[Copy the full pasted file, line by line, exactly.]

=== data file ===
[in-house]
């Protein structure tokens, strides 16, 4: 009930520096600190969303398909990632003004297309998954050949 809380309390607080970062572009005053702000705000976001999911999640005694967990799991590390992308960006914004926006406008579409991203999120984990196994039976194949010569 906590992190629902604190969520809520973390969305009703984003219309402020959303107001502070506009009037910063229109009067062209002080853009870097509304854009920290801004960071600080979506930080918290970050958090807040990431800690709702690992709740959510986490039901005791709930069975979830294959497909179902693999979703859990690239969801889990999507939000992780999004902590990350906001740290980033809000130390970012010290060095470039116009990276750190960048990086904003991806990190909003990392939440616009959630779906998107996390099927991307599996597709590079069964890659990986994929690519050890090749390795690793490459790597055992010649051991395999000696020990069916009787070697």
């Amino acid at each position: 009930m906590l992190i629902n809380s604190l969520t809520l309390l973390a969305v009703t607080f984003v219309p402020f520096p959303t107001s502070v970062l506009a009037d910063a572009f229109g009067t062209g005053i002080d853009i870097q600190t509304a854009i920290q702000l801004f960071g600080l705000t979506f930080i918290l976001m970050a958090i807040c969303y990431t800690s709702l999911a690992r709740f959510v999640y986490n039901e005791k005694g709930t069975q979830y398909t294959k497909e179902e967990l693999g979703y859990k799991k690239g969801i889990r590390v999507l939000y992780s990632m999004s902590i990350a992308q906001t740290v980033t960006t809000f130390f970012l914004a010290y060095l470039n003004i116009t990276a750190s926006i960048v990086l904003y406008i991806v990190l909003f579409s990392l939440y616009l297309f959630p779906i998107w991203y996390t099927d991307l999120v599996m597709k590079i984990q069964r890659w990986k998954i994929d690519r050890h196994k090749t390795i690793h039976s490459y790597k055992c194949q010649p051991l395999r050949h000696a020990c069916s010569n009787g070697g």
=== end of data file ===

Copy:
[in-house]
């Protein structure tokens, strides 16, 4: 009930520096600190969303398909990632003004297309998954050949 809380309390607080970062572009005053702000705000976001999911999640005694967990799991590390992308960006914004926006406008579409991203999120984990196994039976194949010569 906590992190629902604190969520809520973390969305009703984003219309402020959303107001502070506009009037910063229109009067062209002080853009870097509304854009920290801004960071600080979506930080918290970050958090807040990431800690709702690992709740959510986490039901005791709930069975979830294959497909179902693999979703859990690239969801889990999507939000992780999004902590990350906001740290980033809000130390970012010290060095470039116009990276750190960048990086904003991806990190909003990392939440616009959630779906998107996390099927991307599996597709590079069964890659990986994929690519050890090749390795690793490459790597055992010649051991395999000696020990069916009787070697």
């Amino acid at each position: 009930m906590l992190i629902n809380s604190l969520t809520l309390l973390a969305v009703t607080f984003v219309p402020f520096p959303t107001s502070v970062l506009a009037d910063a572009f229109g009067t062209g005053i002080d853009i870097q600190t509304a854009i920290q702000l801004f960071g600080l705000t979506f930080i918290l976001m970050a958090i807040c969303y990431t800690s709702l999911a690992r709740f959510v999640y986490n039901e005791k005694g709930t069975q979830y398909t294959k497909e179902e967990l693999g979703y859990k799991k690239g969801i889990r590390v999507l939000y992780s990632m999004s902590i990350a992308q906001t740290v980033t960006t809000f130390f970012l914004a010290y060095l470039n003004i116009t990276a750190s926006i960048v990086l904003y406008i991806v990190l909003f579409s990392l939440y616009l297309f959630p779906i998107w991203y996390t099927d991307l999120v599996m597709k590079i984990q069964r890659w990986k998954i994929d690519r050890h196994k090749t390795i690793h039976s490459y790597k055992c194949q010649p051991l395999r050949h000696a020990c069916s010569n009787g070697g």